While liquid air must be removed from the air stream, cathode air entering the stack must contain sufficient humidity to prevent the drying of the stack membranes as this would reduce the proton transport efficiency. Most systems use the water produced by the fuel cell reaction to humidify the cathode inlet air. While internal humidification inside the stack is possible, most systems use an external gas-to-gas humidifier. As the pressure of the “dry” cathode air in the inlet stream is higher than in the exhaust stream, the water must be transported against a macroscopic pressure gradient. This is achieved by applying membrane technology. The membranes must be gas-tight, but permeable for water, e.g. through a solution-diffusion mechanism. Either flat-sheet or hollow-fiber membranes can be used. Current research hints at a higher efficiency and thus better packaging for flat-sheet membranes.
Noises in the cathode air systems must be dampened by silencers. Here, broad band silencers can be applied which can dampen orifice noises, flow noises through ducts and humidifier, and compressor noises. When designing a silencer, the target is often set to reduce the noise by 20 dB. Reflective broad band silencers can be used, also with additional absorber foams.
On the exhaust side, one important component is the turbine water separator. The use of a turbine can reduce the energy consumption of the compressor if the remaining over-pressure inside the exhaust stream is used to drive a connected turbine. The turbine blades must be protected from impact of large water droplets or even ice crystals to prevent mechanical damage. Axial cyclone water separators can also be used here. Integration of a water reservoir and a draining mechanism is beneficial.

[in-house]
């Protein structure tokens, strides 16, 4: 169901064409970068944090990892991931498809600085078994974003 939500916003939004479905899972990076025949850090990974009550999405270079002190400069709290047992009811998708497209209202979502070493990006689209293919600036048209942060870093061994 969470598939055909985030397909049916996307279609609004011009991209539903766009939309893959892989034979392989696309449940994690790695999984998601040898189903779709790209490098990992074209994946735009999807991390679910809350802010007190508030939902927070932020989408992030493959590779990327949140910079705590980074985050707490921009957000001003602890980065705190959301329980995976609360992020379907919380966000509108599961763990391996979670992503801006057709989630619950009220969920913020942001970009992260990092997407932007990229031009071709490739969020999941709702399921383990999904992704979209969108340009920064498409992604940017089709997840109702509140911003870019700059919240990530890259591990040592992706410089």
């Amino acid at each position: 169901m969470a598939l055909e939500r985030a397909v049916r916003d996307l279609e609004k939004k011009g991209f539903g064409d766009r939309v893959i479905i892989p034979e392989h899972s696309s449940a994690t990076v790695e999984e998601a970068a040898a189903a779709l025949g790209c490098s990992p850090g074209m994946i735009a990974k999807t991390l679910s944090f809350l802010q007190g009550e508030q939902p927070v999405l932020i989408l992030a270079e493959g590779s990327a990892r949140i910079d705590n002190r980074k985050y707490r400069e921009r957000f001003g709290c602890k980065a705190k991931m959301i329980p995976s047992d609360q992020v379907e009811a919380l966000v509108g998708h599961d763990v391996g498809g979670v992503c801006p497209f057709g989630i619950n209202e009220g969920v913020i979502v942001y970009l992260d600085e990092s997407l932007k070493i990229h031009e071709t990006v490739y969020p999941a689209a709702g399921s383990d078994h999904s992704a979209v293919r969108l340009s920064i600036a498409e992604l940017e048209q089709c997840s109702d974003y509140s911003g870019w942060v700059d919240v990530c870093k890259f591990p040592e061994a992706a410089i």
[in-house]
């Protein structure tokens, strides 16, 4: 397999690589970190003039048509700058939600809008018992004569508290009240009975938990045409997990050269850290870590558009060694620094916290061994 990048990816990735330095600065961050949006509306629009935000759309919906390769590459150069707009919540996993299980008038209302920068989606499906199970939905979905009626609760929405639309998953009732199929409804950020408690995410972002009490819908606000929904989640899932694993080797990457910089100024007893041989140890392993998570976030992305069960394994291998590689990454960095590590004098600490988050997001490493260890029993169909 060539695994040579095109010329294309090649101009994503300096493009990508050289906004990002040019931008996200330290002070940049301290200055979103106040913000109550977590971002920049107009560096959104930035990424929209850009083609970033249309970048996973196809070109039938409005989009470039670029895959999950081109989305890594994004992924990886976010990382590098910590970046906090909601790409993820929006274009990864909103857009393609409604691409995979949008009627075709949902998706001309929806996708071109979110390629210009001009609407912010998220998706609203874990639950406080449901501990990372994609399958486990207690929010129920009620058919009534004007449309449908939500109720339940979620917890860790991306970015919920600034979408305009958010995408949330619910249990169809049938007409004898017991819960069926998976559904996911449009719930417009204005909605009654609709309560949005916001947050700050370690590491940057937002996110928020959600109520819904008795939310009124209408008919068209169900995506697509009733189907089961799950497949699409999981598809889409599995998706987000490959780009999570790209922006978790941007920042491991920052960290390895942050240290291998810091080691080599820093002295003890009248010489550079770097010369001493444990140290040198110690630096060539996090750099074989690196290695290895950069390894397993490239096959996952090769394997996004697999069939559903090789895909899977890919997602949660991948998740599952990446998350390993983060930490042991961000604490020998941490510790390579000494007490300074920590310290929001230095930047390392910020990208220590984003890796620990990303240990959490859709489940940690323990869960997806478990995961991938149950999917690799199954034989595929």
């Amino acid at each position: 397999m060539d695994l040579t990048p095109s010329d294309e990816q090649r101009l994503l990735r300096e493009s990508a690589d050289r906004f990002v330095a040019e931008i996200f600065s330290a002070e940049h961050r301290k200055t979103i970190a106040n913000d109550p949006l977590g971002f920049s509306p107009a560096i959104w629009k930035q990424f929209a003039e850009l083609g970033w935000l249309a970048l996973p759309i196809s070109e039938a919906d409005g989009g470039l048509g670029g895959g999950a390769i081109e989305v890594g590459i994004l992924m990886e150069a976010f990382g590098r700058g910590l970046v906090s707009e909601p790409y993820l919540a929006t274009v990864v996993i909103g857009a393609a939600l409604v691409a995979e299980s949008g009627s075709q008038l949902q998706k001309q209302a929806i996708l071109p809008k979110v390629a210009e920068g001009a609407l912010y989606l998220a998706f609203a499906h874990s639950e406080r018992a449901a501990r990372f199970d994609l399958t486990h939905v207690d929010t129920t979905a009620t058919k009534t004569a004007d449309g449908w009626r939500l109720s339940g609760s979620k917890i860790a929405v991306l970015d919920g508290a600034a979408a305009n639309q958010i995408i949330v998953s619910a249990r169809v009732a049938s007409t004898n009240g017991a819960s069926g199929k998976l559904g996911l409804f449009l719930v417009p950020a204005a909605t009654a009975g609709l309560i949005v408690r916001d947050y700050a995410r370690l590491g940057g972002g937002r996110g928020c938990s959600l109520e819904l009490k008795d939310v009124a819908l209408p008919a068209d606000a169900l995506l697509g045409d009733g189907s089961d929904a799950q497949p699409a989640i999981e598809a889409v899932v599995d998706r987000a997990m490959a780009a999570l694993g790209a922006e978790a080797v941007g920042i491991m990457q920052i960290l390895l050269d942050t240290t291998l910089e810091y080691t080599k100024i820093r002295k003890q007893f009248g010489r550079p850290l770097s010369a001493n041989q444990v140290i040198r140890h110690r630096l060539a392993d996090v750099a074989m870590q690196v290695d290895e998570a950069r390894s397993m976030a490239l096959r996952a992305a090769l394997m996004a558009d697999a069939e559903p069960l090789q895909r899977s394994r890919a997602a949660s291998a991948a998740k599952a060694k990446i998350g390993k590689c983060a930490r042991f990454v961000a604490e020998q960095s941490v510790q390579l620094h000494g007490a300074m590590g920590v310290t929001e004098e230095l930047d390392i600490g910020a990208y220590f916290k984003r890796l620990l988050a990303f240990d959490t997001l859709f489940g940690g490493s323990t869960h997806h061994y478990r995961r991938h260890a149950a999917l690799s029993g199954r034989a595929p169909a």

A waste gate system is also integrated to shut off the air stream to the turbine to prevent harmful pressure pulses in case that the stack is shutting down fast.
The ducting can be made out of Polypropylene ducts with appropriate means for movement compensation as the exhaust gas temperature typically does not exceed 100°C.
Through the consequent transfer of experience, products and processes from air management for internal combustion engines, entering fuel cell technology becomes possible as competences and assets can be re-used. Another way to save tooling cost and to speed up (sample) supplies is the market product approach. In this, typical technological requirements are classified into a small number of requirement sets, and standard components fulfilling these are developed. These can be applied into different systems by offering flexibility in mounting. First products developed after this concept like Cathode Air Filters and Ion Exchange Filters are already used in series application, e.g. for fuel cell busses proving that the approach is what the industry needs at this stage.
Statement: “At MANN+HUMMEL, we believe that fuel cell technology will be an important contributor to decarbonization of the transport sector, especially in the Commercial Vehicle segment. Our mission is to enhance system lifetime through innovative filtration and separation systems”